While the USWNT’s lawyers might say otherwise, the ongoing war between the team and the federation never hinged on winning a lawsuit. The USWNT’s legacy in this fight won’t be defined by one judge’s ruling. The players have sparked a conversation, and are now role models in an age where it’s OK for women and girls to expect more and demand more for themselves, the way their male counterparts have for so long.

When the USWNT won the World Cup in France last summer, the stadium broke out in a chant: “Equal pay! Equal pay!” Those words have carried over to other women’s sporting events, and it has become a routine occurrence at NWSL games. It’s probably not going away anytime soon.

It all harkens back to the early days of the USWNT’s success in the 1990s, when players such as Mia Hamm and Julie Foudy decided they weren’t going to simply shut up and do whatever US Soccer told them.

The team’s first big showdown with their boss came after the 1999 World Cup, when the federation wanted the players to fade away into relative obscurity. Instead, the players organized their own exhibition tour across the United States. The federation threatened to sue the team, and Hamm and Foudy vowed to never put on a US Soccer kit again.

The players, who smartly stayed unified and didn’t scare easily, won that fight. The post-World Cup victory tour the players created on their own in 1999 still exists to this day – and it helps them earn money for their success. But more importantly, the incident set a culture for the USWNT: the team refused to settle, and that has carried on for the past two decades.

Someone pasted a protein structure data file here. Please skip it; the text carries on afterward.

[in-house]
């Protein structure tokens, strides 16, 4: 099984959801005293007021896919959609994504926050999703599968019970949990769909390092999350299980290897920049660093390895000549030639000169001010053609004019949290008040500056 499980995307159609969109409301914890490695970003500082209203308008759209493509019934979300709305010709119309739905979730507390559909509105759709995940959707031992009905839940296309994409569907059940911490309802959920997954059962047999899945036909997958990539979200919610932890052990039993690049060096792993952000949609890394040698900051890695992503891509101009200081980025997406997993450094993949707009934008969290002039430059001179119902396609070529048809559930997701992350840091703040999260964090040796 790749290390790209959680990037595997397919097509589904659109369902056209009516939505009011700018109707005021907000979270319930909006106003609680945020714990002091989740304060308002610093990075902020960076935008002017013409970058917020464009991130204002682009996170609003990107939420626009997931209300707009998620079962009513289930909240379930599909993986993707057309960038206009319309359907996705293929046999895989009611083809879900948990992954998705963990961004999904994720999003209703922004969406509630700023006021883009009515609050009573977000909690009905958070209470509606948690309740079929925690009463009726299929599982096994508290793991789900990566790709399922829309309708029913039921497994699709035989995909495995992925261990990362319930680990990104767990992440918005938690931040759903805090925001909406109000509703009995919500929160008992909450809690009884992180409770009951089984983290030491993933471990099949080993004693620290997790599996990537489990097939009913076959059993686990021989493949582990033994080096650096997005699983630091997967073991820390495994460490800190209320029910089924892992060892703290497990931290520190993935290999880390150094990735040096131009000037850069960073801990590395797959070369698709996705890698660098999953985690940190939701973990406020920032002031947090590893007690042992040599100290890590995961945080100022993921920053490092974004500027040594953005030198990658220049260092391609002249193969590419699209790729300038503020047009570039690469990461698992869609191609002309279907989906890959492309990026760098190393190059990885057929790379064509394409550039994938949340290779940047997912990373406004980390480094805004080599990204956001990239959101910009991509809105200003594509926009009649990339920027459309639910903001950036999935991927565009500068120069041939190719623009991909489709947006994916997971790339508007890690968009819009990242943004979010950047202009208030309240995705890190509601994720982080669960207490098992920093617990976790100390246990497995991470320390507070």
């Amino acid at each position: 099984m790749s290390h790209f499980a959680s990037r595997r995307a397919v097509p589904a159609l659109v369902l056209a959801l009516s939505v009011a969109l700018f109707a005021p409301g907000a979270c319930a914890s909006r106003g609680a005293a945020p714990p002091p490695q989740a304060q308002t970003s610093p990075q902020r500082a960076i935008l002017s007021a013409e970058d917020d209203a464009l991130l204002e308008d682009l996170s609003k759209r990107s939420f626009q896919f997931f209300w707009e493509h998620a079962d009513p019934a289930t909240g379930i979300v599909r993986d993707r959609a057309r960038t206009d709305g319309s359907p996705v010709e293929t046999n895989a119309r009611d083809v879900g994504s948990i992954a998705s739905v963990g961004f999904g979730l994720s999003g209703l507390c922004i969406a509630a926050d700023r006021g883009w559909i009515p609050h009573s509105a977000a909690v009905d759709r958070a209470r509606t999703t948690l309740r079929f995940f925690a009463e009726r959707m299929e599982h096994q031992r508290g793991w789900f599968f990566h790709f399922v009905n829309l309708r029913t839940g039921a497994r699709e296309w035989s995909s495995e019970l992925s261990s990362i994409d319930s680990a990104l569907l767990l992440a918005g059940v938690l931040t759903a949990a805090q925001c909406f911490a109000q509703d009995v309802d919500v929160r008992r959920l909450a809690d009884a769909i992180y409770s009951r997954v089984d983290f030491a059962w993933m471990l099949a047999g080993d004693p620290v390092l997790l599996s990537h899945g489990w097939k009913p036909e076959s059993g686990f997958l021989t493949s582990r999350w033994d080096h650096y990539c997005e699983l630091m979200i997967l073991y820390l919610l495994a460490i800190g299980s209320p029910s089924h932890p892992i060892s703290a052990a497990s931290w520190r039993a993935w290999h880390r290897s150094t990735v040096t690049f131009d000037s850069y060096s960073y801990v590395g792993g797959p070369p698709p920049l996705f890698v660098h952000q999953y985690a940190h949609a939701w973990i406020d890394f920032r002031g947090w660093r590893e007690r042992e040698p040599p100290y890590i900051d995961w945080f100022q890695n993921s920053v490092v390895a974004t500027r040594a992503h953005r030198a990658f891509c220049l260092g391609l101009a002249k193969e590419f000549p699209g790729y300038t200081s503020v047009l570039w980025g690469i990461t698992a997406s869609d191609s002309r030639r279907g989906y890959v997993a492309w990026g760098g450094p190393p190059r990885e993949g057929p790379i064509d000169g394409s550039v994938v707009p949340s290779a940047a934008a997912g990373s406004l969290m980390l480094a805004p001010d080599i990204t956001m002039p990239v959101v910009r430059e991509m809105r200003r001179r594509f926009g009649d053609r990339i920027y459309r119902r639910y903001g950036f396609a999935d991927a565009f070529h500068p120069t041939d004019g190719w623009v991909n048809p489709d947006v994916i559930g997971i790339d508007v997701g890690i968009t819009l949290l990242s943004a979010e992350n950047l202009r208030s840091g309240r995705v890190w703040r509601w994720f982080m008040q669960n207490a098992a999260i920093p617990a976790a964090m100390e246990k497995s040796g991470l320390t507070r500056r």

Many of the team’s disputes with US Soccer have happened out of public view, like when they threatened boycotts in 2013 and in 2015, or when they reported allegations of sexist behavior to the US Olympic Committee in 2005. But in all those cases, the team pushed US Soccer to invest more and care more.

Things have become more public lately, and critics of the USWNT’s lawsuit have pointed out that no federation financially supports its women’s national team the way US Soccer does – and that investment, in turn, has helped the USWNT win World Cups. That is true, but it’s also the result of relentless off-the-field work by the players.

As for this latest fight, even with less leverage than before, the USWNT will probably force a settlement so both sides can walk away from this saga declaring victory. The players sought $67m in back pay, and sources tell the Guardian that US Soccer had previously offered $9m in settlement talks. But the money is secondary.

US Soccer, which has a track record of not doing the right thing until called out publicly, is on notice. The players have made it clear the team expect more communication, collaboration and respect in the future. The players, as they usually do, will more than likely get their own way.